But don't people burn calories just staying warm? Heller laughs at that. "The Army does allow 10% more calories for troops involved in winter fighting," she says. "But winter fighting is different than an hour of snowboarding."

Some tips for healthy winter eating:

  • Be sure you get enough vitamin D, which comes from the sun and from dairy products (hopefully, fat-free ones, Heller says). She says studies show that young people, as well as older folks, suffer vitamin D deficiencies in winter, when people are not outside as much and the sun is not sufficiently strong to cause the body to synthesize the vitamin.
  • Sample, but don't gorge. Pass up items on the buffet that you can get at home. Take small portions.
  • Walk after every meal. "If it's not icy, cold won't hurt you," Heller says. "Get out and walk." Dress appropriately -- layers, gloves, and scarves to keep cold wind from sliding down your neck.
  • Drink plenty of liquids. You may not be losing as much water as in hot weather, but you are losing fluids through urination and breathing. You still need water even if you're not thirsty!
  • Ciminelli recommends her skin clients not drink coffee or alcohol and "lubricate" from the inside out by indulging in salmon and other fatty fish and sprinkling ground flaxseed on their morning oatmeal. Avocados and olive oil are also musts for dry winter skin.
  • Eat warm, filling soups, Heller recommends, instead of a haunch of meat. Remember those hefty, substantial root vegetables in winter, too.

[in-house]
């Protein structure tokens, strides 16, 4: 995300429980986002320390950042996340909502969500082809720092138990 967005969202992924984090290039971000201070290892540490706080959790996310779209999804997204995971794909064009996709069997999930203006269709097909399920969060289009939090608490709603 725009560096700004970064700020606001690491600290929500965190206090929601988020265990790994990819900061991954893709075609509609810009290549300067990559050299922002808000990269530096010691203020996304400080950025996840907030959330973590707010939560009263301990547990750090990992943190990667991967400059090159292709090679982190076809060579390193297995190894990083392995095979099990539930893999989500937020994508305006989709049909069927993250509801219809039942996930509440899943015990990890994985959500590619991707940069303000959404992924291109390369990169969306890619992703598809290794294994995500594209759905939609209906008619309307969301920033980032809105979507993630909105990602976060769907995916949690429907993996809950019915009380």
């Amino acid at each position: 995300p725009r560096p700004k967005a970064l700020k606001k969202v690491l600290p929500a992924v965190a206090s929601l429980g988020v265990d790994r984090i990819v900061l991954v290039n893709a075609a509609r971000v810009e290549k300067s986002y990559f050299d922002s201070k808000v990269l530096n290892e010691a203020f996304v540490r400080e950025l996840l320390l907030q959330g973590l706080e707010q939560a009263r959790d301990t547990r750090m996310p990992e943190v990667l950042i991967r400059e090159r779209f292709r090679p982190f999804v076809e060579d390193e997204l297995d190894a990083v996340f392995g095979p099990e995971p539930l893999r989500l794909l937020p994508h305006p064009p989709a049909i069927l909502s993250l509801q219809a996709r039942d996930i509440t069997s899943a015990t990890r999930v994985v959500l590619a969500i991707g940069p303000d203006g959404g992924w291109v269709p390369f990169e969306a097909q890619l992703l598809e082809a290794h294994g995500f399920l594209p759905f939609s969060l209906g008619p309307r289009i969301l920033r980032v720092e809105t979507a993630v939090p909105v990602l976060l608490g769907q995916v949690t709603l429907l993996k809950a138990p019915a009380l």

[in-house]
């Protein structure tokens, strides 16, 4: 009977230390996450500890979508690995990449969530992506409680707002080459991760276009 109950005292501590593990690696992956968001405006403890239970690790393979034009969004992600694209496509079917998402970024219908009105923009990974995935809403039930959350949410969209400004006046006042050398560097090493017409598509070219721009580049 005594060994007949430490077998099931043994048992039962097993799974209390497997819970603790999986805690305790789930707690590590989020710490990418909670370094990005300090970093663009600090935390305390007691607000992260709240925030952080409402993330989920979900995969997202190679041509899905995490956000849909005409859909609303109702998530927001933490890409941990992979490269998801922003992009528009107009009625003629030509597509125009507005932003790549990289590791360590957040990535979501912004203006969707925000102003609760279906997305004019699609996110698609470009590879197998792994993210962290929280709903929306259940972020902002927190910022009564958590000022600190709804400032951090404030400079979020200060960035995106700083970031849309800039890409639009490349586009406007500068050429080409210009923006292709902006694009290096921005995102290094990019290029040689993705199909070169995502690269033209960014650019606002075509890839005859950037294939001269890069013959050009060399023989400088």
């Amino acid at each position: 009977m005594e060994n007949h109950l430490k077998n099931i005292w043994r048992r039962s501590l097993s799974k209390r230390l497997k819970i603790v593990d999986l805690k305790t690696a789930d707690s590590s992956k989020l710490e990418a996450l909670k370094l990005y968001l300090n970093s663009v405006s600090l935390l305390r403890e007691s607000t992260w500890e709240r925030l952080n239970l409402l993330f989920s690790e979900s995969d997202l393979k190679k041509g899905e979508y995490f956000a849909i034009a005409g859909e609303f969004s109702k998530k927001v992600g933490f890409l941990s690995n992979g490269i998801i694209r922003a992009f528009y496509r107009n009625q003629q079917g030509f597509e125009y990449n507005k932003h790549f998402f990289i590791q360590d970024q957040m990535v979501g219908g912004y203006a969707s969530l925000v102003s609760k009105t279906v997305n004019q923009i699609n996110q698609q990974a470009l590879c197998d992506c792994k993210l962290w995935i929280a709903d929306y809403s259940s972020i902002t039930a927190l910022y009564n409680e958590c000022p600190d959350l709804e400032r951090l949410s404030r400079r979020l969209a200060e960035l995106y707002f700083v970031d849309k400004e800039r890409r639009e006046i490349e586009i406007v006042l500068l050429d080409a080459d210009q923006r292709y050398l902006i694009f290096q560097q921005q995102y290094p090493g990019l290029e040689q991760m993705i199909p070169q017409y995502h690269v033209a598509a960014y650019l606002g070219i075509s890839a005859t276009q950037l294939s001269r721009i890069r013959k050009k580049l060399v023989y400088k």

No Couch Time for You!

Winter sports often use different muscles than summer ones -- you have to prepare or risk injury.

Charles J. Ruotolo, MD, director of sports medicine at Nassau University Medical Center in East Meadow, N.Y., recommends starting your pre-skiing regimen a month and a half before hitting the slopes.

"Make sure you do plenty of aerobic work," he says. "People get hurt because they get tired, and at altitude, you will get tired even faster." For ski enthusiasts, Ruotolo also urges lower-body strength work -- running or stationary bike. The rowing machine is also good ski prep. "Do squats for your quads," he says.

Snowboarding also requires a buildup period. "Be sure you use wristguards," Ruotolo says. "The biggest injury from boarding is breaking a fall with the arms, which breaks the wrist. You are less than half as likely to get a fracture with wristguards."

Other tips for healthy winter exercising:

  • Take it indoors -- but don't quit. That couch by the fire may look inviting, but don't forget the address of the gym.
  • Stay hydrated. Ruotolo recommends a brew of half water-half sports drink.
  • Kids, especially, should wear helmets while skiing. Head, not wrist, injuries result from skiing.
  • Have your equipment checked. Ruotolo says a dealer or nearby ski store can check your boots and bindings for you.
  • Have yourself checked. "The most likely time to get a heart attack is in the morning," Ruotolo reminds us. "This is when you get up, see the snowfall, and grab for the shovel. The best way to prevent a problem is to see your doctor every year and make sure your heart is in good shape."

Winter is not for sissies!

Star Lawrence is a medical journalist based in the Phoenix area.

Originally published Nov. 11, 2002.

Medically updated Oct. 15, 2004.


SOURCES: Wendy Lewis, author, The Lowdown on Facelifts and Other Wrinkle Remedies. Susan Ciminelli, owner, Susan Ciminelli Day Spa, New York. Shalini Strawn, beauty consultant. Samantha Heller, MS, RD, senior clinical nutritionist, New York University Medical Center. Charles J. Ruotolo, MD, director, sports medicine, Nassau University Medical Center, East Meadow, N.Y. News release, St Luke's Roosevelt & Beth Israel Medical Center.

© 2005 WebMD Inc. All rights reserved.


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Reviewed on 2/22/2005